About this book
How an economy handles financial and business distress has a major impact on confidence in business, the availability of investment, the cost of credit, and economic growth. The financial crisis of 2007-2008 and its aftermath was a catalyst to legal reform in the field of bankruptcy and restructuring law and brought an added focus to the systemic threat of bank failure to the financial system.
This book is a comparative study of international practices in bankruptcy law, providing perspectives from a variety of specialisms including practitioners, lawyers, bankers, accountants and judges from the United Arab Emirates, the UK and Singapore. Including an in-depth study on English, US and Singaporean law, it offers an overview of corporate restructuring and insolvency in England and Wales and the role of insolvency practitioners in the UK. The authors explore the reorganisation process in the United States under chapter 11 of the US Bankruptcy Code, including enforcement perspectives on US bankruptcy law, before providing a comparative analysis of duties and liabilities of directors and officers under US and UK law. The final chapter offers a perspective on financial restructuring and bankruptcy from Singapore.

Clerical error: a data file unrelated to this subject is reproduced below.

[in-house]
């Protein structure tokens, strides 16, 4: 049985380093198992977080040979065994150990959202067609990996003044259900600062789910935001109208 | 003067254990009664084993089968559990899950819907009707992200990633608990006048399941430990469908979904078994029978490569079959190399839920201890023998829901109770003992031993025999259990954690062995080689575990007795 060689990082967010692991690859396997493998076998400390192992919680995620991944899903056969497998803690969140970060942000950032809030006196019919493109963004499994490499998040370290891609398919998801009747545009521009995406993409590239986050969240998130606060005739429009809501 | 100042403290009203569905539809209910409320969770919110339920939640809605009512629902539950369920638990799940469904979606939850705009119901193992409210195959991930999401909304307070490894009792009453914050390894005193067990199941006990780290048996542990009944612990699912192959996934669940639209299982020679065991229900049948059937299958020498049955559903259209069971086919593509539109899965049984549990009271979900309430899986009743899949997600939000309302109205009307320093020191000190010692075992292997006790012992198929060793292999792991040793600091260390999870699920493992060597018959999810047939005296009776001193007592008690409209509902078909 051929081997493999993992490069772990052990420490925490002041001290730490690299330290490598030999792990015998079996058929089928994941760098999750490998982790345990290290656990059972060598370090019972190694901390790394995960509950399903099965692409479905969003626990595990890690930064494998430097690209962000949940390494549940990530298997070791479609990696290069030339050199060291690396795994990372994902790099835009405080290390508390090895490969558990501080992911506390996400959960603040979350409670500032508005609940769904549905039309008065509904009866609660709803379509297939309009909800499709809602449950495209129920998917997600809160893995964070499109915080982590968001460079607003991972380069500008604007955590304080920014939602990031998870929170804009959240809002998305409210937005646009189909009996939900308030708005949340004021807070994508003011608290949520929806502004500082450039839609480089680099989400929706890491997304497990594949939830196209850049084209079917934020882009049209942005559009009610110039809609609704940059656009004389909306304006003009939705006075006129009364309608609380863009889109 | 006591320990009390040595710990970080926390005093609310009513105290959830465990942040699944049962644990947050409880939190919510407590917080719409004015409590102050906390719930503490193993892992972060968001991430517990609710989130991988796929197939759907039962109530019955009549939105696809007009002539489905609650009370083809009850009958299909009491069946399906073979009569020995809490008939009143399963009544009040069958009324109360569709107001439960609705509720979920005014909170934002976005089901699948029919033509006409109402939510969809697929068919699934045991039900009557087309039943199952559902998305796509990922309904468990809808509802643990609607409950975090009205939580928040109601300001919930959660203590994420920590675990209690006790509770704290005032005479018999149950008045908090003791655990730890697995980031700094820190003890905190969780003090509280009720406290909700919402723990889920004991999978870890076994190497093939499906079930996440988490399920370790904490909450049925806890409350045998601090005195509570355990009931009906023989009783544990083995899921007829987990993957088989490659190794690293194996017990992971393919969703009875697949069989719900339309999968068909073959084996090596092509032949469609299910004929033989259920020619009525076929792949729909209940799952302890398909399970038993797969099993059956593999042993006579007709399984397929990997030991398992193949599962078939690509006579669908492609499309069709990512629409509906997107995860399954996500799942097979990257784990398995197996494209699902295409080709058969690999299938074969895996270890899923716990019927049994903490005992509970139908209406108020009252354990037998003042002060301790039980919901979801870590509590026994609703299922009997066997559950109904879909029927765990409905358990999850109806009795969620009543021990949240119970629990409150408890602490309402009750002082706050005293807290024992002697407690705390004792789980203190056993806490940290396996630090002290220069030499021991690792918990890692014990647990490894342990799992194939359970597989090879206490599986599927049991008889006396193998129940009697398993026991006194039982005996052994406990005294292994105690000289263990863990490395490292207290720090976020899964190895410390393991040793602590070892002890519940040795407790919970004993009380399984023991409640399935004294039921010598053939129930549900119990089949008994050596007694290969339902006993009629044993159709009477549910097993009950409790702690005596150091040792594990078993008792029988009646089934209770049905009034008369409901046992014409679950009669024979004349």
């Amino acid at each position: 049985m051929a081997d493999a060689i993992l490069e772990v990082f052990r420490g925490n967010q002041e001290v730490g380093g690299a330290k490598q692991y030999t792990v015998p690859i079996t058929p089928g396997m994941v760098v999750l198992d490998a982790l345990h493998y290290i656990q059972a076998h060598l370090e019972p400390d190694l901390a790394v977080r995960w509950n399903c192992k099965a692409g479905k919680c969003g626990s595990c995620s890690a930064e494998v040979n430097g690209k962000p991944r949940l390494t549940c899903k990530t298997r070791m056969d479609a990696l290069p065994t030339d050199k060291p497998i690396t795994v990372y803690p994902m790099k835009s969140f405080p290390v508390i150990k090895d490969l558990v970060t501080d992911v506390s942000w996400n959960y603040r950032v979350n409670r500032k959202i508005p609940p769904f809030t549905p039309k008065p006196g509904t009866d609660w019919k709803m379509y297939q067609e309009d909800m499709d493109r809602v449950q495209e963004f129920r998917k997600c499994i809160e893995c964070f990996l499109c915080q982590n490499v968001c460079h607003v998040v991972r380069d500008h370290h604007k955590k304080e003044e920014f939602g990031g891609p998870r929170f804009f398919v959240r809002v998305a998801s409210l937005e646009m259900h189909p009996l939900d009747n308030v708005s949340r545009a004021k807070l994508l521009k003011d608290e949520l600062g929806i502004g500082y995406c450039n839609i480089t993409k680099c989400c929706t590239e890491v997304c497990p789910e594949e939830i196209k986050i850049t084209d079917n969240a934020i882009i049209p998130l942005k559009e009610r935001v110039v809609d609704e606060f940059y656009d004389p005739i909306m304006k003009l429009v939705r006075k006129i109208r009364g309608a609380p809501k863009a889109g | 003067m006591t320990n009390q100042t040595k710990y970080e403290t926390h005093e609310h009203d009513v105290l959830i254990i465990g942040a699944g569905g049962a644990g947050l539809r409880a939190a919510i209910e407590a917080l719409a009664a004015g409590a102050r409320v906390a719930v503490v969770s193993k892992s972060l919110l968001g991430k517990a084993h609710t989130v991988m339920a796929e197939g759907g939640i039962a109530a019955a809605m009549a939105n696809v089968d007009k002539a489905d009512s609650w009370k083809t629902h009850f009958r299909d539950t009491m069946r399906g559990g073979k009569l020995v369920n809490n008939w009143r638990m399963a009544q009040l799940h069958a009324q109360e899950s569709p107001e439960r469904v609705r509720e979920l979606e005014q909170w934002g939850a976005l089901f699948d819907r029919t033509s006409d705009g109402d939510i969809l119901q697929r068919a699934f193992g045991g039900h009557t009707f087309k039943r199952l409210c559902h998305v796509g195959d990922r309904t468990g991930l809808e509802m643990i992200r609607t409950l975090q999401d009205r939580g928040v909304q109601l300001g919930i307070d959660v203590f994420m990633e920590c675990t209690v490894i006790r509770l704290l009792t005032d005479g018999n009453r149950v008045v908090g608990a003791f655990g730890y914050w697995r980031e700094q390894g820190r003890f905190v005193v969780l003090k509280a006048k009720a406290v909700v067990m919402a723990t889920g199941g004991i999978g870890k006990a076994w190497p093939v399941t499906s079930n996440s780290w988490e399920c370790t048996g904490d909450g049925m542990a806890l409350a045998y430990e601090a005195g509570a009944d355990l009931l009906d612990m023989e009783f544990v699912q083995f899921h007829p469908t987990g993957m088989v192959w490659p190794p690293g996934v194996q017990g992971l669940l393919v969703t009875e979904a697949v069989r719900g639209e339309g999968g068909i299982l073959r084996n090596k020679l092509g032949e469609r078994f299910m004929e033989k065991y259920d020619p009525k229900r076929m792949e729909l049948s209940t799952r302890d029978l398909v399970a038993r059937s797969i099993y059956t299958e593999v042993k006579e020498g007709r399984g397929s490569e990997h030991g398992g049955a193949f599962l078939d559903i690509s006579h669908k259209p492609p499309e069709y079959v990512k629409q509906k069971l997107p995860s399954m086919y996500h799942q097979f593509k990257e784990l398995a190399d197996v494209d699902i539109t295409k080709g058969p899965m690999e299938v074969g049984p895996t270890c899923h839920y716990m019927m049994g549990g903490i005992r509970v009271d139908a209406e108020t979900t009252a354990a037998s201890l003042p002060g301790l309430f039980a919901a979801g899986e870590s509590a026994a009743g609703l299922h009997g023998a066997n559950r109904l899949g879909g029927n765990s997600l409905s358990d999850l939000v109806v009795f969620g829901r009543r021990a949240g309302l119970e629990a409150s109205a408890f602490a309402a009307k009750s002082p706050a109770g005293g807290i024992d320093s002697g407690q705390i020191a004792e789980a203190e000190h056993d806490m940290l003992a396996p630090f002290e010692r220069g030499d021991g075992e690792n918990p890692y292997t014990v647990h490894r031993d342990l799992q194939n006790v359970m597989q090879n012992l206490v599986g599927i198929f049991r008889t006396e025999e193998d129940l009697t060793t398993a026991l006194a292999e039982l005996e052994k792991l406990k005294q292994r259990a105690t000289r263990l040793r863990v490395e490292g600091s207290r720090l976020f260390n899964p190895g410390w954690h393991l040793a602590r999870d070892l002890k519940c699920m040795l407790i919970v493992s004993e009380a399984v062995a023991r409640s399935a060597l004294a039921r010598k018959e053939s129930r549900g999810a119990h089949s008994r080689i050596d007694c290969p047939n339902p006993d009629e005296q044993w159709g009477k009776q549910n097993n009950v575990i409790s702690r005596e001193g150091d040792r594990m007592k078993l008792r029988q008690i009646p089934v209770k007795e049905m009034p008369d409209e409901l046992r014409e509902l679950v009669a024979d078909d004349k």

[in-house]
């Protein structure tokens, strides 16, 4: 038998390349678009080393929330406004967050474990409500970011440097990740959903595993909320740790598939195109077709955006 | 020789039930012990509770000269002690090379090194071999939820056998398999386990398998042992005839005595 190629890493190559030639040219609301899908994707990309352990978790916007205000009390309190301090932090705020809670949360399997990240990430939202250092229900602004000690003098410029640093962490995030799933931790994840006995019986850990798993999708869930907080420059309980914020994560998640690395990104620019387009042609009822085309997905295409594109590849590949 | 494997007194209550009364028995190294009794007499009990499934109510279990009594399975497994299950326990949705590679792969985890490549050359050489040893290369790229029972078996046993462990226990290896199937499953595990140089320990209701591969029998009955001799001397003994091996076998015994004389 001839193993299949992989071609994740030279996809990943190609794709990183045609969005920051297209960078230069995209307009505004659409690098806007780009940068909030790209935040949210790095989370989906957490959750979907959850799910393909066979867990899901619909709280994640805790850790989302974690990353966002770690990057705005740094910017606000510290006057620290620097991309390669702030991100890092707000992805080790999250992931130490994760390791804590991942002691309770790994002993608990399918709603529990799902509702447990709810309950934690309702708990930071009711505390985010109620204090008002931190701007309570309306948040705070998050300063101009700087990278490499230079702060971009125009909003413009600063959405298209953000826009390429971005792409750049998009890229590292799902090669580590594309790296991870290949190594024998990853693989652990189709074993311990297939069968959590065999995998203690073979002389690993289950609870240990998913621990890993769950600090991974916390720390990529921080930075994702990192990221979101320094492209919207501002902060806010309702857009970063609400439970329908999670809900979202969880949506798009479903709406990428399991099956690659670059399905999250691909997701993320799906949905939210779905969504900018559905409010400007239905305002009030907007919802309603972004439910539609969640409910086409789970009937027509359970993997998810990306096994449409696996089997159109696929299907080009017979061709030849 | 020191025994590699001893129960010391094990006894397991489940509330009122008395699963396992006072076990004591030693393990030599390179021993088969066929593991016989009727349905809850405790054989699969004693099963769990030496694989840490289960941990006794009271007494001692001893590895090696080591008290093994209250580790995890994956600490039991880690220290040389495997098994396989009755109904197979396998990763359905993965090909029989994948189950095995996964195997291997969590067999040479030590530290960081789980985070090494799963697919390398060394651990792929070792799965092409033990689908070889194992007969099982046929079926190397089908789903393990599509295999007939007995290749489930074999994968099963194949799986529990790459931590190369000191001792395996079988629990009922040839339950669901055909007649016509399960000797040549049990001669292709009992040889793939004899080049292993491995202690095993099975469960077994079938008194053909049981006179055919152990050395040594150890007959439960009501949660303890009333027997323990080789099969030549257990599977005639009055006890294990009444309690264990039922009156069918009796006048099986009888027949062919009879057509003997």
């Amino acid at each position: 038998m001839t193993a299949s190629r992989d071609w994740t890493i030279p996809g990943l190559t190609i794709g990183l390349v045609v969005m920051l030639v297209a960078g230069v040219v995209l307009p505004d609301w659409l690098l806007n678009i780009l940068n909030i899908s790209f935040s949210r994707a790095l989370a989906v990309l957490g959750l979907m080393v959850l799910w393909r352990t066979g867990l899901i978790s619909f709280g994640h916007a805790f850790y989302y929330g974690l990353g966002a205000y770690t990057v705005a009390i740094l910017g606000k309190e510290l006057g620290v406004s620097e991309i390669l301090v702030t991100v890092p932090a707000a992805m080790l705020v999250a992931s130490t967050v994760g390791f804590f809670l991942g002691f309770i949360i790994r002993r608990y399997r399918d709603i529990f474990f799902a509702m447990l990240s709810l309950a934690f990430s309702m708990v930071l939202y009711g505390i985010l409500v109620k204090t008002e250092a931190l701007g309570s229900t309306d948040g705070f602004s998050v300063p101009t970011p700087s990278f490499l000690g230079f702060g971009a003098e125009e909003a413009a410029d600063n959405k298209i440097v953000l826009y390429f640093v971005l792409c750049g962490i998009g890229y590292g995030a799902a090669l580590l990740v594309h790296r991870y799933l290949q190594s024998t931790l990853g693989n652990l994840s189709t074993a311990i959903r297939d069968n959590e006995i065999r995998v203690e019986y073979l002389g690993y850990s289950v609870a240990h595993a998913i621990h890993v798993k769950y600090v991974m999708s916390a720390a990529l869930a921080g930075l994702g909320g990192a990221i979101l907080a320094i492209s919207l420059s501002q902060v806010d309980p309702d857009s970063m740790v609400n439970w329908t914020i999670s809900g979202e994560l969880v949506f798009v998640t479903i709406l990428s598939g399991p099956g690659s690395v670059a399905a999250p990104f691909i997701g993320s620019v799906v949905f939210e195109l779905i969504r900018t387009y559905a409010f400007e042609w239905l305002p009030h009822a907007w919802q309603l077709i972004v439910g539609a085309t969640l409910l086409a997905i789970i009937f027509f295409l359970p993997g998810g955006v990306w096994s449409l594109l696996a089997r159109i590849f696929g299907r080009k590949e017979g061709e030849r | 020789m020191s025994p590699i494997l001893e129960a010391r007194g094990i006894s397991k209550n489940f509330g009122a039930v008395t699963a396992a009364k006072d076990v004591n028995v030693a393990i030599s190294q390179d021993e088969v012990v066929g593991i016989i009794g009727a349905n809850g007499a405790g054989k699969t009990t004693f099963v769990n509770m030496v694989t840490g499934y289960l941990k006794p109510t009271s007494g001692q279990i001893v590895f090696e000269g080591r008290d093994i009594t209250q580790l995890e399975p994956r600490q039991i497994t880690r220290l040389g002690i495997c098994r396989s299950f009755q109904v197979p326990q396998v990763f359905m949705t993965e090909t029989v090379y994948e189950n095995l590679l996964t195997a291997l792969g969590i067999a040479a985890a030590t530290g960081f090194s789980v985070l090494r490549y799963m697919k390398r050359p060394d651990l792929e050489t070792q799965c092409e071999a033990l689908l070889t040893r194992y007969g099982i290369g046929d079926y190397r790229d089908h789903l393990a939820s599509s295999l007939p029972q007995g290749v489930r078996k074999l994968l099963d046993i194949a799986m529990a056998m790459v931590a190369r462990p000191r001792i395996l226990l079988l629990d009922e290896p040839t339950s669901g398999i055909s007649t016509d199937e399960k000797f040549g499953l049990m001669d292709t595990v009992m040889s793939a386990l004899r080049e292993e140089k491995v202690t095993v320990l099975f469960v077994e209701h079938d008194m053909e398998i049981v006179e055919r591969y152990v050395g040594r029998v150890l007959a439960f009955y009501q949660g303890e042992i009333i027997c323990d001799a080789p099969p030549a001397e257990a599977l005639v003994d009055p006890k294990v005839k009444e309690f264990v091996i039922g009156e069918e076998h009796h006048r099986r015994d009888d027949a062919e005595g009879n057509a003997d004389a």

The authors explore core questions surrounding bankruptcy law, including its ability to facilitate the turnaround of business, to enable efficient reallocation of capital, to provide coherent rules for entrepreneurs, investors, employees, and creditors, and to provide for both appropriate sanctions and for rehabilitation. ?